A Horse with No Name
|"A Horse with No Name"|
|Single by America|
|from the album America|
|B-side||"Sandman" (Dewey Bunnell) (US); "Everyone I Meet Is From California" (Dan Peek) (UK)|
|Released||January 31, 1972|
|Recorded||1971, Trident Studios|
|America singles chronology|
"A Horse with No Name" is a song written by Dewey Bunnell, and originally recorded by the band America. It was the band's first and most successful single, released in early 1972, topping the charts in several countries. It was certified gold by the Recording Industry Association of America.
America's self-titled debut album was released initially in Europe with only moderate success and without the song "A Horse with No Name." Trying to find a song that would be popular in both the United States and Europe, "A Horse with No Name" was originally called "Desert Song" and was written while the band was staying at the home studio of Arthur Brown, in Puddletown, Dorset. The first two demos were recorded there, by Jeff Dexter and Dennis Elliott, and was intended to capture the feel of the hot, dry desert that had been depicted at the studio from a Salvador Dalí painting, and the strange horse that had ridden out of an M.C. Escher picture. Writer Dewey Bunnell also says he remembered his childhood travels through the Arizona and New Mexico desert when his family lived at Vandenberg Air Force Base.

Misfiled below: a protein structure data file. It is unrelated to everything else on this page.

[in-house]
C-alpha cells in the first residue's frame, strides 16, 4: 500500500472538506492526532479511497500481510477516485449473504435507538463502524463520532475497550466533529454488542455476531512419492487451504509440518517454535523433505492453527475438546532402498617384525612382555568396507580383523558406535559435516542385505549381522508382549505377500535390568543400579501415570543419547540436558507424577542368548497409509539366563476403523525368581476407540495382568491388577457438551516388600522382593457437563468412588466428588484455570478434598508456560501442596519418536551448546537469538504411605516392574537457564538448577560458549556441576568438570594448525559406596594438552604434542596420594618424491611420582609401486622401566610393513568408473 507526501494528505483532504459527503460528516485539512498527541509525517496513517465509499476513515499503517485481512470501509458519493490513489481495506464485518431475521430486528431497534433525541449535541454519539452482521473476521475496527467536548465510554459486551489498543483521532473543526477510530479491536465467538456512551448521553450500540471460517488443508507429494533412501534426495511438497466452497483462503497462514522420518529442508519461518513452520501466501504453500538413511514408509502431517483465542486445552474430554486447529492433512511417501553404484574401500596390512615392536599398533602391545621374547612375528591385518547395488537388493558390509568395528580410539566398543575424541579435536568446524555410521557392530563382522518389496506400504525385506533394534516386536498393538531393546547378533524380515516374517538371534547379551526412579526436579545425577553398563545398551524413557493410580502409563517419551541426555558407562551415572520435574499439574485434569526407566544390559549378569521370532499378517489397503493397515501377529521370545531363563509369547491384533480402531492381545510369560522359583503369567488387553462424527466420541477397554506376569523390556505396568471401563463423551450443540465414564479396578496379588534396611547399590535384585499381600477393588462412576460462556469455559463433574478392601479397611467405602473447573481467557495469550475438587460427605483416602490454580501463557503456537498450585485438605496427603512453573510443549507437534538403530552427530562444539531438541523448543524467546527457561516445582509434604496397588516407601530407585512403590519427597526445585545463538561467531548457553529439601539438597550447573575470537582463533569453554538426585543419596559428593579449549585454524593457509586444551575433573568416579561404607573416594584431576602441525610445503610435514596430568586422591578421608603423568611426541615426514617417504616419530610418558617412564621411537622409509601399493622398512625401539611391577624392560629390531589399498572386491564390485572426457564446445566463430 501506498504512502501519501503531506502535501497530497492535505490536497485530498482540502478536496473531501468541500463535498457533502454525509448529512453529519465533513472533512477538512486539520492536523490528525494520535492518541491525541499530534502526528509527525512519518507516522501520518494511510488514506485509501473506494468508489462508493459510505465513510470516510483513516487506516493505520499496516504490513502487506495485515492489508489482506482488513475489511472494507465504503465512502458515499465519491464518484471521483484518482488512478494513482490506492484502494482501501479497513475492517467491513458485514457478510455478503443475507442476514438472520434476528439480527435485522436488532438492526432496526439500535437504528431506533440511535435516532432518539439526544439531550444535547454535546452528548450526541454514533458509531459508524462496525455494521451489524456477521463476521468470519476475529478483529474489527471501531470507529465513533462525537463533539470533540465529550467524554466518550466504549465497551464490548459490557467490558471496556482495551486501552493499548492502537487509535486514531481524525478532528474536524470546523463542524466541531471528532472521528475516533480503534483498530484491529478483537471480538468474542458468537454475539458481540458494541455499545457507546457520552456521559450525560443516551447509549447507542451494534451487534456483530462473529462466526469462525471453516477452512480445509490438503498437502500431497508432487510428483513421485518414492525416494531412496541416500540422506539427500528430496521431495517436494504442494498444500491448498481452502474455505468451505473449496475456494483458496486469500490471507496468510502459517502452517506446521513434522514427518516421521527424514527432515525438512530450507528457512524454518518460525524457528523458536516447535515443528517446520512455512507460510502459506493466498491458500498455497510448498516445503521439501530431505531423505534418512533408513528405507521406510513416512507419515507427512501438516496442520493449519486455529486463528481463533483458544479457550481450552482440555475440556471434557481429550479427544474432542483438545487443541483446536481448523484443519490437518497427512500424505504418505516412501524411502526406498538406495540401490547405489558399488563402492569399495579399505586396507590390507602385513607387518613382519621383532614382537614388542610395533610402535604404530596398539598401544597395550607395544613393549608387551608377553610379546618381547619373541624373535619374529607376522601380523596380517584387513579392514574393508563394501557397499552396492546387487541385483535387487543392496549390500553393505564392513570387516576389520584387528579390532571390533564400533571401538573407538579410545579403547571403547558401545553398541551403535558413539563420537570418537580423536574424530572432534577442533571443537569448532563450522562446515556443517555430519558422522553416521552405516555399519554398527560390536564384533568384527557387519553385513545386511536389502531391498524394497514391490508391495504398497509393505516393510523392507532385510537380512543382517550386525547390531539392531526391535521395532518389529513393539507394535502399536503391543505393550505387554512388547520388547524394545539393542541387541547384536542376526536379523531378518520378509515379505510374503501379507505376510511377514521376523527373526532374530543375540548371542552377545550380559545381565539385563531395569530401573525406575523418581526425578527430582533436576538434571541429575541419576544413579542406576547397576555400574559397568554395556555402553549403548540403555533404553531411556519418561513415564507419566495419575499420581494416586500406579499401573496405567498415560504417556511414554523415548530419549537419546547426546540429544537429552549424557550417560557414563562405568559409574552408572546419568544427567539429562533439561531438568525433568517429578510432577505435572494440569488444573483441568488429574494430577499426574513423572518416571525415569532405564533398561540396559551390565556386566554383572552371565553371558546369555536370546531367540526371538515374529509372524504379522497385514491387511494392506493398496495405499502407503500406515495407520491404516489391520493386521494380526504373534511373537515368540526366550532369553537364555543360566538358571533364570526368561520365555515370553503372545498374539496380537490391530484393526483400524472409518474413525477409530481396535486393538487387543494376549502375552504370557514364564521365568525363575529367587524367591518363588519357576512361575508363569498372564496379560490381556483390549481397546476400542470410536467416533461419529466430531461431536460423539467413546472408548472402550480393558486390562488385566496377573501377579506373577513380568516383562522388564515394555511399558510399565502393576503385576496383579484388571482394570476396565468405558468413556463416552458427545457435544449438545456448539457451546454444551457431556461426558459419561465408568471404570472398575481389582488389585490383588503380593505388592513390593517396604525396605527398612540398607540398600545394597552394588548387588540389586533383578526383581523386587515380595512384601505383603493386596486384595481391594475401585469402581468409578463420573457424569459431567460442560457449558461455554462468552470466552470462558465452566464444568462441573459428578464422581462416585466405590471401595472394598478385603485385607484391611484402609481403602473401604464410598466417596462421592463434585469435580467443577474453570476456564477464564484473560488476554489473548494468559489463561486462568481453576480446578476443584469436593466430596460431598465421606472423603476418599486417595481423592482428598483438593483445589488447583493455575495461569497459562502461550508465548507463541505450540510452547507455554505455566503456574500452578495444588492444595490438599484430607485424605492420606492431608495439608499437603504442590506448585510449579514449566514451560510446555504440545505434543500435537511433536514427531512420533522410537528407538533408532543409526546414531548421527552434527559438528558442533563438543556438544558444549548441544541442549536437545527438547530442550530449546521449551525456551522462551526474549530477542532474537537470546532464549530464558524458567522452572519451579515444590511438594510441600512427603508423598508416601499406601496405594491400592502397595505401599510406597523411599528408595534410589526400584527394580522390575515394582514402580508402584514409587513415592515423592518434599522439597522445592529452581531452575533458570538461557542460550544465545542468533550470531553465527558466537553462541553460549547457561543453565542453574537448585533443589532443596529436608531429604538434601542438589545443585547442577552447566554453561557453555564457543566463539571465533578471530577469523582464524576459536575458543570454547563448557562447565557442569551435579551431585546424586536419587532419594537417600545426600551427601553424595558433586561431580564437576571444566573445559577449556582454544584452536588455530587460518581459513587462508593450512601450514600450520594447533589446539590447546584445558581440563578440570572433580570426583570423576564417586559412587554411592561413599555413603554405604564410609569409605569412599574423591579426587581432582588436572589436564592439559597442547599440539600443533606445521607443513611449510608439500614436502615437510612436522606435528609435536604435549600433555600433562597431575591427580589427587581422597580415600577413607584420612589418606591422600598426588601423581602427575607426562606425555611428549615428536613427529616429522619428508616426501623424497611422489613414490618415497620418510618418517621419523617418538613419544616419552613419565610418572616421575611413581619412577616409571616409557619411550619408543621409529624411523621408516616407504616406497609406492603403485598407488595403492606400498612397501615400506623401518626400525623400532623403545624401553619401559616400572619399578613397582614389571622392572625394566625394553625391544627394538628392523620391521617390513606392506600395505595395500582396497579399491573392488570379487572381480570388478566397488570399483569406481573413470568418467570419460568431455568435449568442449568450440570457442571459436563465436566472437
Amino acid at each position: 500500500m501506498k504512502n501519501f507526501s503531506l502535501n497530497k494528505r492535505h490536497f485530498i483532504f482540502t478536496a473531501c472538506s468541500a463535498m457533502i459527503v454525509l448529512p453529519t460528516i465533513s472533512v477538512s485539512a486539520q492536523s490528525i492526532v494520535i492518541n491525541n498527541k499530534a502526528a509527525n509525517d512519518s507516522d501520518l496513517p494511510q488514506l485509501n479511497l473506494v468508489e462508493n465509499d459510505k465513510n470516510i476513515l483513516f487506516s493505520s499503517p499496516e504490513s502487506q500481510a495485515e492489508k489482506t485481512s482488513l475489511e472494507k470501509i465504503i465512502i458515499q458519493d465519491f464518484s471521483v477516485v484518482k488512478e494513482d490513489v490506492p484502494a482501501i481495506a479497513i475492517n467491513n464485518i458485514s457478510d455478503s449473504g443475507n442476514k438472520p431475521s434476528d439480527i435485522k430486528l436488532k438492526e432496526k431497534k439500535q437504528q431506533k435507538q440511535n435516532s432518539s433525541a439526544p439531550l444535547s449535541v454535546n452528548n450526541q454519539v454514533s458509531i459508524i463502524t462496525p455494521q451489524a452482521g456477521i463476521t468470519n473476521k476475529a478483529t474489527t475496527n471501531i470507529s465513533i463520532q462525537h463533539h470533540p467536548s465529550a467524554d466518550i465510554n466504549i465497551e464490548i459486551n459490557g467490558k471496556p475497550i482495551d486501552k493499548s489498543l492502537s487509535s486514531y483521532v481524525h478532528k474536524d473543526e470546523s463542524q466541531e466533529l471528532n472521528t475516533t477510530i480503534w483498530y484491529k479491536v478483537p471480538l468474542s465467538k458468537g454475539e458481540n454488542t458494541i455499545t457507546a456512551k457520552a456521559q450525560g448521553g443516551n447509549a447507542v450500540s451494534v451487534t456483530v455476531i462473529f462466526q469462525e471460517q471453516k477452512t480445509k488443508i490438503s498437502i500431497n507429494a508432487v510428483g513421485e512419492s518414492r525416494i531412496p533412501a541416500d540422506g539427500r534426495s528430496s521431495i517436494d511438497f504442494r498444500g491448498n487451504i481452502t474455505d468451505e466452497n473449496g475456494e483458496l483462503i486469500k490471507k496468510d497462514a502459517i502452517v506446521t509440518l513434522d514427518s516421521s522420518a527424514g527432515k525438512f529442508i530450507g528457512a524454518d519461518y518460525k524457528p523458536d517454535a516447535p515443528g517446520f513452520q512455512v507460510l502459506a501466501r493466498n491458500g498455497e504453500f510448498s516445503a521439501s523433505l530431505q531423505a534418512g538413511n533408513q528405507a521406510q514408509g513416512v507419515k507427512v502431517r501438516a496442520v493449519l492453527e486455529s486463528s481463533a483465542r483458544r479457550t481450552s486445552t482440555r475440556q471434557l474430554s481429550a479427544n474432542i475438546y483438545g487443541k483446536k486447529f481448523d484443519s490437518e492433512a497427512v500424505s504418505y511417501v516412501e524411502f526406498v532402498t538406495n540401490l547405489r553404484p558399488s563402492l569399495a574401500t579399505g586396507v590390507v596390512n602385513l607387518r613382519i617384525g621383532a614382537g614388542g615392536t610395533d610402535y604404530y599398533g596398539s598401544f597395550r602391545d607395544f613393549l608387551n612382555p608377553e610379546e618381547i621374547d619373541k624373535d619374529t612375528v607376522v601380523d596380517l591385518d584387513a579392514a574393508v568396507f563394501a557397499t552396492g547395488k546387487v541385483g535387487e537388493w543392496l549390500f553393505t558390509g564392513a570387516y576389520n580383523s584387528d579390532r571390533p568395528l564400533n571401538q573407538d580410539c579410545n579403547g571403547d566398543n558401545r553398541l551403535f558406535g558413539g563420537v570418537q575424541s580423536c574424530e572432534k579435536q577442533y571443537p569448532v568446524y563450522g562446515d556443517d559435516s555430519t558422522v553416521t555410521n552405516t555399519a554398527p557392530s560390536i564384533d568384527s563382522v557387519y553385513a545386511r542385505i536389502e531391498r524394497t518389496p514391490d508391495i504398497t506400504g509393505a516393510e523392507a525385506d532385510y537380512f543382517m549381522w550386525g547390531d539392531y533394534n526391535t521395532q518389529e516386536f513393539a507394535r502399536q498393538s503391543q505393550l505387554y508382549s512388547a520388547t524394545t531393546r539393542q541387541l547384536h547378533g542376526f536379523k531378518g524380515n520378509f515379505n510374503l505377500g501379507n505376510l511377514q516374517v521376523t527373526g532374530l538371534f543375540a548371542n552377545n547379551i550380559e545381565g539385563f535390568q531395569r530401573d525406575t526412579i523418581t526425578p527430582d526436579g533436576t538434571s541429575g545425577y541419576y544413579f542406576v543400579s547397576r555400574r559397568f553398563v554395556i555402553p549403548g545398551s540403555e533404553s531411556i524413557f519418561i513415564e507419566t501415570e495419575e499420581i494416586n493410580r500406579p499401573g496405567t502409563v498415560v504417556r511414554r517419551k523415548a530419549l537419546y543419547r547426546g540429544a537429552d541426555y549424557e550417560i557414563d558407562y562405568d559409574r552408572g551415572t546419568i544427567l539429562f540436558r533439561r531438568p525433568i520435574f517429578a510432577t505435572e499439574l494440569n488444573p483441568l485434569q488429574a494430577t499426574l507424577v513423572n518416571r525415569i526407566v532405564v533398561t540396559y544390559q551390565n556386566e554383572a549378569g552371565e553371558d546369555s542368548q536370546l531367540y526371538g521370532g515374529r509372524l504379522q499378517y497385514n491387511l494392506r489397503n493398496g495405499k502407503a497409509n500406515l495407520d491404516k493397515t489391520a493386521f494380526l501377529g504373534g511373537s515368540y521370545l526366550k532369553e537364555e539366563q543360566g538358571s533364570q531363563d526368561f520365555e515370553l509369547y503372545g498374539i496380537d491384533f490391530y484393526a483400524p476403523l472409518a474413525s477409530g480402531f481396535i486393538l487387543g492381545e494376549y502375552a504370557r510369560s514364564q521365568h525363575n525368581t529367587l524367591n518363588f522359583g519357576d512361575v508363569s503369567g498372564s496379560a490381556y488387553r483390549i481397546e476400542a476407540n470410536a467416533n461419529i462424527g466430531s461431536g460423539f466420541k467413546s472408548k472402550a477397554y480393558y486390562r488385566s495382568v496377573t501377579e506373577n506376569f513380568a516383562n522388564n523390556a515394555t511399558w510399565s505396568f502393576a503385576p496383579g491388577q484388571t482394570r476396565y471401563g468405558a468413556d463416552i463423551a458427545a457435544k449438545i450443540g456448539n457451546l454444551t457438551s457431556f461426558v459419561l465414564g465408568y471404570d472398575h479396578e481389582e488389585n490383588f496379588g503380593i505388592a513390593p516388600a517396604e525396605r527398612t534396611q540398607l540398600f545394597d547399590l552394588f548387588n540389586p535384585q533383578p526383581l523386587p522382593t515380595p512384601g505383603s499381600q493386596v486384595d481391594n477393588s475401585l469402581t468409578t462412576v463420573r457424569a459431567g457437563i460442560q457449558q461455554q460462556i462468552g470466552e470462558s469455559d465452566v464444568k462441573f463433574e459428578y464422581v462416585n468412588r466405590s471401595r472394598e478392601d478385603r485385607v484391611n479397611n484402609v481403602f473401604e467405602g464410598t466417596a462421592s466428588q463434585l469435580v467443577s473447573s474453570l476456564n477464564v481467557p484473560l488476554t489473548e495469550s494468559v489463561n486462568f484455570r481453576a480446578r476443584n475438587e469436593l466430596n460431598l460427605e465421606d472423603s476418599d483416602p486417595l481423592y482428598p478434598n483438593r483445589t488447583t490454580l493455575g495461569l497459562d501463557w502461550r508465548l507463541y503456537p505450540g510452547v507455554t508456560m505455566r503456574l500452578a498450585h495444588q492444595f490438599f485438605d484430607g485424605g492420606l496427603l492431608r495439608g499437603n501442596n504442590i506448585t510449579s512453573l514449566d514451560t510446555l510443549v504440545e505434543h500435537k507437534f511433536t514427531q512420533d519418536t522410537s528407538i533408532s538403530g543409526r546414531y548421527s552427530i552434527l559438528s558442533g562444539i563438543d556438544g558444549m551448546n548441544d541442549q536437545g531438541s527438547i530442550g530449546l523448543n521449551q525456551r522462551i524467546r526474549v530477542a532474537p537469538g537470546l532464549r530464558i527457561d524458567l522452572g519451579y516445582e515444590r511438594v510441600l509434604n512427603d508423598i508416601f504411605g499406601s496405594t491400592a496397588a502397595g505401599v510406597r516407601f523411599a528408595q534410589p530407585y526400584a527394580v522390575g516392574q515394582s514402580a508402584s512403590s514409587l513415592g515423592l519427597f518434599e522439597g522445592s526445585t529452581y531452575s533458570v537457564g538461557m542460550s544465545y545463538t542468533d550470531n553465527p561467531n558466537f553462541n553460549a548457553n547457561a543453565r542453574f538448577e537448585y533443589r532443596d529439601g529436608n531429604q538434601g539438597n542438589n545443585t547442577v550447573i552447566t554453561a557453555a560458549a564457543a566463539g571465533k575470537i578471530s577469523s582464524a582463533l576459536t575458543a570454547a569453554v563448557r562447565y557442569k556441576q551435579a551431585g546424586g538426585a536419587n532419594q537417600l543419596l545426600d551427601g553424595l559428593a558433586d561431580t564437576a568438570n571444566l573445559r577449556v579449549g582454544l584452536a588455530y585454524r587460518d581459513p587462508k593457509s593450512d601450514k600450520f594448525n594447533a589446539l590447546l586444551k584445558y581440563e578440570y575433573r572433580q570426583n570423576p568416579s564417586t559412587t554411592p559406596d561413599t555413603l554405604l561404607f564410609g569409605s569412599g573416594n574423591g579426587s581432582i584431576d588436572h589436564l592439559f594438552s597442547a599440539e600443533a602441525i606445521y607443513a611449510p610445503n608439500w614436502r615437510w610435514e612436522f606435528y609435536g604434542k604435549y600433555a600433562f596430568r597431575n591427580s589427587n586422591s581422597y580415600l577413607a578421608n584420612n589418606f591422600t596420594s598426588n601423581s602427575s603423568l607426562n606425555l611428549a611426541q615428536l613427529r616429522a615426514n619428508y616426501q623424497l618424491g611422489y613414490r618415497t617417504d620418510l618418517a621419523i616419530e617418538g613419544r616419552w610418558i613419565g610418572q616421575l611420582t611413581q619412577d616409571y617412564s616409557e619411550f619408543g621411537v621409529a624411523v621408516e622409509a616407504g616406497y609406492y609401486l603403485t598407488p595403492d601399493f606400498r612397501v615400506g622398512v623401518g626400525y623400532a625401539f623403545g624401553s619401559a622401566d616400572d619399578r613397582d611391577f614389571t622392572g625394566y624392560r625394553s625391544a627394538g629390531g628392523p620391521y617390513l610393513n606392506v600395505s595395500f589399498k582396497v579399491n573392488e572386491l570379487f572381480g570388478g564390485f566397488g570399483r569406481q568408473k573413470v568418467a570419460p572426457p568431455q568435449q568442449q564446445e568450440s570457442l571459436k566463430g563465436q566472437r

|This section does not cite any references or sources. (February 2014)|
"A Horse with No Name" was recorded in the key of E minor with acoustic guitars, bass guitar, drum kit, and bongo drums. The only other chord is a D, fretted on the low E and G strings, second fret. A 12-string guitar plays an added F# (second fret, high E string) on the back beat of the Em. A noted feature of the song is the driving bass line with a hammer-hook in each chorus. A "waterfall" type solo completes the arrangement. Produced by Ian Samwell on the day of final recording at Morgan Studios, at first the group thought it too corny and took some convincing to actually play it. Gerry Beckley has explained in Acoustic Guitar magazine (March 2007) that the correct tuning for the guitar is D E D G B D, low to high. The chord pattern that repeats throughout the entire song is: 202002 (Em),then 020202 and 000202. The tuning is unique to this song; they did not use it on any other America song.